A federal magistrate has ordered notifications sent to a large group of employees inviting them to join in a Fair Labor Standards Act () lawsuit.
The court did so even though some of those employees may have signed away their rights to litigation via an arbitration clause.
Recent case: A small group of workers who were originally classified as independent contractors sued Spar Business Services in Texas, alleging that they really should have been classified as employees. Their lawsuit sought back overtime pay under the FLSA.
Spar Business Services tried to block their efforts to bring a class-action lawsuit. Then, after the lawsuit had been filed, it had some employees sign arbitration agreements. At that stage, the company argued that those workers could not be included in the collective action because they had already agreed to arbitrate any claims.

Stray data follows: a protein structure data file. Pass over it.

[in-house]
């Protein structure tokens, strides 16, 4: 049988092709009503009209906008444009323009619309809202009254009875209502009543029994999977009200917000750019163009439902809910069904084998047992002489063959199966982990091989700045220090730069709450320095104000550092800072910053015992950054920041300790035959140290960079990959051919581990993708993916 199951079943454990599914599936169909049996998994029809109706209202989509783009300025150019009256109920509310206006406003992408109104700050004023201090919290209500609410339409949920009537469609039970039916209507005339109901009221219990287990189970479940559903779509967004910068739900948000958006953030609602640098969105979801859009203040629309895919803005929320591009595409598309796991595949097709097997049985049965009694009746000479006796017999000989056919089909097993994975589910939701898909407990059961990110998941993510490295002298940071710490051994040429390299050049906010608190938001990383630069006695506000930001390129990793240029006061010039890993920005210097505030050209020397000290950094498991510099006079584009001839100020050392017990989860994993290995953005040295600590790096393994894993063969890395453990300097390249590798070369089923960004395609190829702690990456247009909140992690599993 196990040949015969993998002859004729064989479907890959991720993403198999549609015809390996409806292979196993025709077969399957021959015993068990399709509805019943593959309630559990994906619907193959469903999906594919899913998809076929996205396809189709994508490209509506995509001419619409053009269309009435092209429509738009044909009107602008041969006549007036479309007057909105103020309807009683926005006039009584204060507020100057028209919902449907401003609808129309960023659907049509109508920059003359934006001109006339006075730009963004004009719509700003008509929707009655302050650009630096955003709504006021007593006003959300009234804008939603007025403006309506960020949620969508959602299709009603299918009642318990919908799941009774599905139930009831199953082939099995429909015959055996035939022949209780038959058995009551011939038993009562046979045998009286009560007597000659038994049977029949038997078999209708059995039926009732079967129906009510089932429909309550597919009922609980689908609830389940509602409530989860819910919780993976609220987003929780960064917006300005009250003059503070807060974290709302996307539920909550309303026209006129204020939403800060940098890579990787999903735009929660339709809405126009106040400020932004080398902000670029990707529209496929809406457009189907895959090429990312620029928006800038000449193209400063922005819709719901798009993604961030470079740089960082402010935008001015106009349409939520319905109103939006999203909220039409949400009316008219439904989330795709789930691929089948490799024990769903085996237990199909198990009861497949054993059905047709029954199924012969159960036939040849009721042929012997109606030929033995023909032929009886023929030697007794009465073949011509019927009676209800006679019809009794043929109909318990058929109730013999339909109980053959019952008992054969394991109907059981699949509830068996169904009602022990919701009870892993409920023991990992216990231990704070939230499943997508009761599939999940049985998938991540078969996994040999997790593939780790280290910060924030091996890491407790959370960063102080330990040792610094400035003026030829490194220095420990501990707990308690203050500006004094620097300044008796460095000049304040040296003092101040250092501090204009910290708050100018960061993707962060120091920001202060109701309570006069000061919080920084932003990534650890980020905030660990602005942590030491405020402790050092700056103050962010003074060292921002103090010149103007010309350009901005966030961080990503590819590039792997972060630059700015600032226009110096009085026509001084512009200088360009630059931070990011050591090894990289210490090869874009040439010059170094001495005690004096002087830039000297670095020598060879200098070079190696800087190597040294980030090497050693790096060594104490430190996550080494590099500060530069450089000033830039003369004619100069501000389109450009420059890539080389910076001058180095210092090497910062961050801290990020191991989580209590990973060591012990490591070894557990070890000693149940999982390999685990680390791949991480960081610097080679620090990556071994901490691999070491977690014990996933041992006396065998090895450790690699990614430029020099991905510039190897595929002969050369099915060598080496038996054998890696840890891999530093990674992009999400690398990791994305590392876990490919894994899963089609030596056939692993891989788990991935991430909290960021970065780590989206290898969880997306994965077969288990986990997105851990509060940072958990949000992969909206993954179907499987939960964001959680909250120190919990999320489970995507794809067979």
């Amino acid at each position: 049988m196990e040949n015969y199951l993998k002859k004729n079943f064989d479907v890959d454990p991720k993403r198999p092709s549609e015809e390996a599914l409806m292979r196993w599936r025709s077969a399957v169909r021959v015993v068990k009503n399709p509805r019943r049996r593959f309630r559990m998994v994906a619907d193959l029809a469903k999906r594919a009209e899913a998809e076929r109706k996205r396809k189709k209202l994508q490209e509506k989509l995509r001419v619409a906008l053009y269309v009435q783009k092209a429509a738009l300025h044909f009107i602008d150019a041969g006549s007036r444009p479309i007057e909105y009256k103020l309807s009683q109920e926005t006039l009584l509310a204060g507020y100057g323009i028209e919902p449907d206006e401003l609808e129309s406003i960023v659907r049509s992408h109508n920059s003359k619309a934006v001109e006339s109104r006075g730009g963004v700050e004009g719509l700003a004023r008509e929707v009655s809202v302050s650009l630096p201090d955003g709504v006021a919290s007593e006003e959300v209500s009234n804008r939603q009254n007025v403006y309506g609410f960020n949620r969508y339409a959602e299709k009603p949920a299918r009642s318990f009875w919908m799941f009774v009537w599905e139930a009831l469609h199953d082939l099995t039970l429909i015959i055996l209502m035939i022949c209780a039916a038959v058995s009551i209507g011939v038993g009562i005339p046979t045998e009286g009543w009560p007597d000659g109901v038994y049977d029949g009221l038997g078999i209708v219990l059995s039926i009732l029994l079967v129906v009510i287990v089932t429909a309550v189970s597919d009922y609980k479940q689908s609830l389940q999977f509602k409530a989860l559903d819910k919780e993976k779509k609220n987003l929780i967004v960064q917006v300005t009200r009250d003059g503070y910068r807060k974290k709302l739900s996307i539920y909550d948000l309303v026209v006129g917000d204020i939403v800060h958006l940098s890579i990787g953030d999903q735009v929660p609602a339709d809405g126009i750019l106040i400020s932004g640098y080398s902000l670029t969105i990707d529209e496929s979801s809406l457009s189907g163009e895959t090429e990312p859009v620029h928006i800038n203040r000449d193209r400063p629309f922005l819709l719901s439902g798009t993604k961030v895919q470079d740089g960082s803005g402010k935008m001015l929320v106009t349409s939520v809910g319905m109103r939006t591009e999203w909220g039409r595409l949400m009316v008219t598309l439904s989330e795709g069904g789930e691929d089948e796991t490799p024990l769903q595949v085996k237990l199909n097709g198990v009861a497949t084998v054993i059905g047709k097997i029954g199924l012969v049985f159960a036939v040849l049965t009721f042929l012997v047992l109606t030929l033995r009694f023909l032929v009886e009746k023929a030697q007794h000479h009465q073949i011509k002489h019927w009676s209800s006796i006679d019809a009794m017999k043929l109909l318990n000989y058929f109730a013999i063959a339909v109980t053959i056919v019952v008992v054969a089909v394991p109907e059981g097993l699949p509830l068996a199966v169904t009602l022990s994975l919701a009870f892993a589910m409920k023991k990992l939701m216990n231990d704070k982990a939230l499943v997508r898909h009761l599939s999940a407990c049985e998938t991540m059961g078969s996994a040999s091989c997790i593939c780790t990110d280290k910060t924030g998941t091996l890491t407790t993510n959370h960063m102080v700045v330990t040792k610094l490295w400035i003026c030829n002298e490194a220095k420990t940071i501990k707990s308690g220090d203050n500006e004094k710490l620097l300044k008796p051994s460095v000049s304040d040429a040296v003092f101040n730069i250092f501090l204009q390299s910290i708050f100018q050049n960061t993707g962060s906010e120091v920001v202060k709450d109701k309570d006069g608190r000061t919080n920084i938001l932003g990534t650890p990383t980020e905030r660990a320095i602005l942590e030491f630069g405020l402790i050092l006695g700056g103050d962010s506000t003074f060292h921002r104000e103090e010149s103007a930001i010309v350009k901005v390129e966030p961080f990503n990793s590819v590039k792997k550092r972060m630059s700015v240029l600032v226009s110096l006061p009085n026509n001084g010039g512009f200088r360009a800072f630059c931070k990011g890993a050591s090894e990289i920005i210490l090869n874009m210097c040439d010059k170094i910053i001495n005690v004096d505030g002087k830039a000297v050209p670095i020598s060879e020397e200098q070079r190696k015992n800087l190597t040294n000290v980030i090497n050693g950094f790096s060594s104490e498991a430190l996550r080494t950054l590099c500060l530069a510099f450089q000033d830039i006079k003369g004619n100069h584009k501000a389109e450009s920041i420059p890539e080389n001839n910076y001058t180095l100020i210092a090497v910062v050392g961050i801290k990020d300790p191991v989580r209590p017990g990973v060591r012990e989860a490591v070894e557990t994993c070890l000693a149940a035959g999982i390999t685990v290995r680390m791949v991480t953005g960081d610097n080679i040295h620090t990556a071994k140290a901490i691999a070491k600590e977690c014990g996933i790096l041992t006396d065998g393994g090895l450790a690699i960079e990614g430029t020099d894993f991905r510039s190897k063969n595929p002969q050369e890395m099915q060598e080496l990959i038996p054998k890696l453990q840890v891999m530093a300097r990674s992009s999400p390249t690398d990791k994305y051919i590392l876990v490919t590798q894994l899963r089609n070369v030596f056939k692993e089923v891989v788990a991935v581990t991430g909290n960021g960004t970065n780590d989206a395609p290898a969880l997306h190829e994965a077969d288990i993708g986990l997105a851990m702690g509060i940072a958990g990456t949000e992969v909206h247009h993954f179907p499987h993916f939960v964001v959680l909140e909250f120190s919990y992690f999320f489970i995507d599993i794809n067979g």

But the court said they could be included for now, and their notices to join will include a statement that the arbitration agreement may bar their participation at a later date. (Rodgers v. Spar Business Services, No. 03-14-CV-00055, SD TX, 2015)
Final note: What’s the moral of the story? Consider including an arbitration clause in your independent contractor agreements from the start. Consult with your attorney before litigation starts brewing. Presenting contractors with an arbitration agreement later may mean you will spend time in federal court defending the agreement and its timing. That could cost more in time and money than arbitration would have saved.
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